We Can Lead Them To Water, But Will the Democratic-Controlled Legislature Drink?

This January has been one of the driest on record in California. Some believe this dry spell may be a snapshot of what’s to come, a worrisome development for a state that relies on winter rain and snow for its water. This scenario becomes even more troublesome when we consider that, although policymakers have been taking steps to fix the state’s roads and levees, one critical infrastructure need has continued to be neglected – water systems.

There is little doubt that California’s water system needs immediate attention. The threats to California’s water supply, the state’s lifeblood in many ways, are not mere possibilities. Many reports confirm that in the coming decades California’s water supply will only become scarcer. The California Water Plan estimates water use may rise by as much as four million acre-feet (MAF) by 2030. To put that in perspective, an acre-foot of water is enough to supply two households for one year, and an acre-foot is approximately 13 times the amount of water that is held in an average size swimming pool. A recent study by the Public Policy Institute of California found California’s water needs may jump as much as 40% in the next 25 years. And, based on our current water storage capacity, Department of Water Resources’ (DWR) projections show that California’s average annual water supply will be short 2.4 million acre-feet and significantly worse in drought years.

Democrats have proposed a water supply plan that focuses on increased underground water storage, shoring up crumbling levees, overhauling water-related bureaucracy, and increasing conservation. Even though all of these are important aspects of alleviating pressure on the state’s water supply, they do not go far enough. They cannot serve as an alternative to surface storage. California cannot depend on only groundwater storage, conservation, and rainfall to take care of all its water needs. If we want to solve the state’s water problems for long-term, we have to look at above-ground storage. Groundwater storage and surface storage are critically interlinked.

Surface storage capacity is needed to trap excess flows for storage underground, while groundwater facilities help maximize the usefulness of dams and provide additional resources during dry years. Given California’s growth and anticipated changes in hydrology, a comprehensive water plan absolutely must include both groundwater and surface storage.

While groundwater supplies have grown in recent years, construction of surface storage has ground to a halt, putting California’s water future in jeopardy. Constructing additional surface structures, like dams, will provide benefits far beyond just increasing water supply and will help us achieve a variety of necessary goals, including improving system flexibility and river management, enhancing flood protection, and ensuring that we have the ability to protect ourselves from droughts during critically dry years.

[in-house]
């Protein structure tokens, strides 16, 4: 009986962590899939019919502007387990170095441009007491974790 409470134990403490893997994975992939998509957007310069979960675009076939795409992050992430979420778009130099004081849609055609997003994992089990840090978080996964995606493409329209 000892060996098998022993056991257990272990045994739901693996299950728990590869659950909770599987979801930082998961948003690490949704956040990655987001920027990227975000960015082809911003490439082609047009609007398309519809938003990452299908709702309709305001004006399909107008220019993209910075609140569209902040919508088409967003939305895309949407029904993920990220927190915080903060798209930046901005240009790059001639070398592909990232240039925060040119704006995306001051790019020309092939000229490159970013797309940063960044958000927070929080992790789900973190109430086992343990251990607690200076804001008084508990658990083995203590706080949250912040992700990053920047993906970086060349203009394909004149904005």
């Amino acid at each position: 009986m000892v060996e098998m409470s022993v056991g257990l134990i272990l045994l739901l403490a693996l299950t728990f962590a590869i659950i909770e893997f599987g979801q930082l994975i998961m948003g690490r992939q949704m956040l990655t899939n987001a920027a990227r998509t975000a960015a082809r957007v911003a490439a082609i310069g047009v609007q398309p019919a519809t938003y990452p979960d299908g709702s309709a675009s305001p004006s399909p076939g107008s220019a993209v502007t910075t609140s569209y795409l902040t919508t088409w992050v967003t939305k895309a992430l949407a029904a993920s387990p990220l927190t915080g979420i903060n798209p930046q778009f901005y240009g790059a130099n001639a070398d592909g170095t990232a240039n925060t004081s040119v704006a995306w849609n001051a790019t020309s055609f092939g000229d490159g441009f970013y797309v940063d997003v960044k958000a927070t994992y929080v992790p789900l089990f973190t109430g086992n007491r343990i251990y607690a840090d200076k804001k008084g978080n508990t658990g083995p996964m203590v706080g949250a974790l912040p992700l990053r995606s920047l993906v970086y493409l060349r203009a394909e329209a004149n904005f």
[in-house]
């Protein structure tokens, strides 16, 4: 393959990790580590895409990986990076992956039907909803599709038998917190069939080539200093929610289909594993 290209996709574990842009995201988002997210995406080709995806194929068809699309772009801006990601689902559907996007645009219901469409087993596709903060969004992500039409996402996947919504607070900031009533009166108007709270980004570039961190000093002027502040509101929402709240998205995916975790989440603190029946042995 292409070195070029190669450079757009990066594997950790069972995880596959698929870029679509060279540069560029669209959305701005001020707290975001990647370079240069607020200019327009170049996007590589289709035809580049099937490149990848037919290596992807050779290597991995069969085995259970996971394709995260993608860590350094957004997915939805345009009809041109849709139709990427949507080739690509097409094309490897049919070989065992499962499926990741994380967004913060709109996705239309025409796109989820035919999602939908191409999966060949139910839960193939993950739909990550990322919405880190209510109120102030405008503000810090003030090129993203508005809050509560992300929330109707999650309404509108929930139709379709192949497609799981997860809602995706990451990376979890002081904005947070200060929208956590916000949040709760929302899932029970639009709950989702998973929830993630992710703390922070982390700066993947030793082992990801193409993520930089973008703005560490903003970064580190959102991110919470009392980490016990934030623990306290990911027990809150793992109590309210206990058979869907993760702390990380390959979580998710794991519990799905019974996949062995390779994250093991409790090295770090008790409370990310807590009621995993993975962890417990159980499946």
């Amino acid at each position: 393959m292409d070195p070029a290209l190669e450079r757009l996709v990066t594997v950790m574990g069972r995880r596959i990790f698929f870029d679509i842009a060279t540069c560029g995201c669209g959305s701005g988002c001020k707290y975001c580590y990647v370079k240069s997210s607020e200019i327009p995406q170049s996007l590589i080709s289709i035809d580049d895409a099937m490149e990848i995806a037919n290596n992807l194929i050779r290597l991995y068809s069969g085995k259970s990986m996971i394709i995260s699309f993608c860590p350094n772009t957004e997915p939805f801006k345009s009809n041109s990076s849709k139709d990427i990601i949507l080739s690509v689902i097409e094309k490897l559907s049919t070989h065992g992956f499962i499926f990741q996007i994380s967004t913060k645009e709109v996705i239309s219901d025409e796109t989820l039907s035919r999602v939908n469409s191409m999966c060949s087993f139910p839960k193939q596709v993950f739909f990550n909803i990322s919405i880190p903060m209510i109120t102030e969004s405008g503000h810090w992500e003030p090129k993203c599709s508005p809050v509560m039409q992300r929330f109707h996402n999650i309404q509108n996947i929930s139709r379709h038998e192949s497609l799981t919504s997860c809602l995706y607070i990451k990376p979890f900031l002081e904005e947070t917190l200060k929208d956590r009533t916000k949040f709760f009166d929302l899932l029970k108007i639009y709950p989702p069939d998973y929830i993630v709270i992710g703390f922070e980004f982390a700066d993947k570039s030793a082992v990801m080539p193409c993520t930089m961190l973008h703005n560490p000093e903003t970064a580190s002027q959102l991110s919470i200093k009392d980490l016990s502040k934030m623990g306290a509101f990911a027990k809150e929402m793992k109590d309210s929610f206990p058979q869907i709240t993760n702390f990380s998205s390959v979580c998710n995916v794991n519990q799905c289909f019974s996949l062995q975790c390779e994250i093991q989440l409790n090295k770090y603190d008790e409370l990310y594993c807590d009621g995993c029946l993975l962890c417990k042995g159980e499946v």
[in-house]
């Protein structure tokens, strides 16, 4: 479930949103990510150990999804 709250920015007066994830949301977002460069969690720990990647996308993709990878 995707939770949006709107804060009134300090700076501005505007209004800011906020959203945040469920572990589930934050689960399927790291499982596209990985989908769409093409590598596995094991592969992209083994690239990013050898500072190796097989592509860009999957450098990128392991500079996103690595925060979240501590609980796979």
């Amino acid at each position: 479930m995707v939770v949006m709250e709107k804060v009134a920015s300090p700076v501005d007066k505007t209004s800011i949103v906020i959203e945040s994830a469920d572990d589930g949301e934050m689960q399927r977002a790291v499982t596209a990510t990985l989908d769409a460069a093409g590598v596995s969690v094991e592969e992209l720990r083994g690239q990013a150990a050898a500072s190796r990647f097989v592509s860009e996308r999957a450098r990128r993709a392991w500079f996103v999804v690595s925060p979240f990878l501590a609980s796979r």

Lawmakers can take advantage of existing opportunities to remedy some of California’s foreseeable water supply crunch. Six years ago, the CalFed Record of Decision identified five major dam projects that could provide significant new surface water to California. Two of the projects – Temperance Flat in Fresno County and Sites Reservoir in Colusa County – hold the greatest promise for receiving final approval, as both projects are expected to complete environmental assessments in the next couple of years. Approving these projects would be a major step towards meeting our future water supply needs and would become the first major surface storage projects the state has built in 30 years.

In addition to building new reservoirs, California can use its existing water supplies more efficiently by improving regional conveyance infrastructure. Moving water to and through the existing system is a major part of the success of any water storage project–above or below ground. Improving our conveyance infrastructure is necessary to optimize the water programs we already have in place, like groundwater banking, water transfers, and water recycling. We also must make sure Proposition 1E levee funds are spent efficiently to reinforce existing water systems. Not only are levees crucial for flood protection, but they are a critical part of the state’s water-conveyance system, transporting water to residents through out the state, including Southern California.

The goal of securing a reliable, high-quality water supply for California should be a top priority for policymakers. Governor Schwarzenegger, Republican lawmakers and some Democrats have come up with a bipartisan plan to alleviate a future water supply crisis through a combination of actions, including the creation of new surface storage.

However, like the saying goes: “You can lead a horse to water, but you can’t make him drink.” By bringing a proposal to the table that will increase the state’s water supply, Republicans have led the Democratic-controlled legislature to an opportunity that will improve the water outlook for future generations. While we can’t make the entire Capitol support it, given the current supply shortage and the multiple water-related benefits stemming from surface storage, it would be hard to understand why they wouldn’t want to come together and take immediate action to improve all of California’s water systems.

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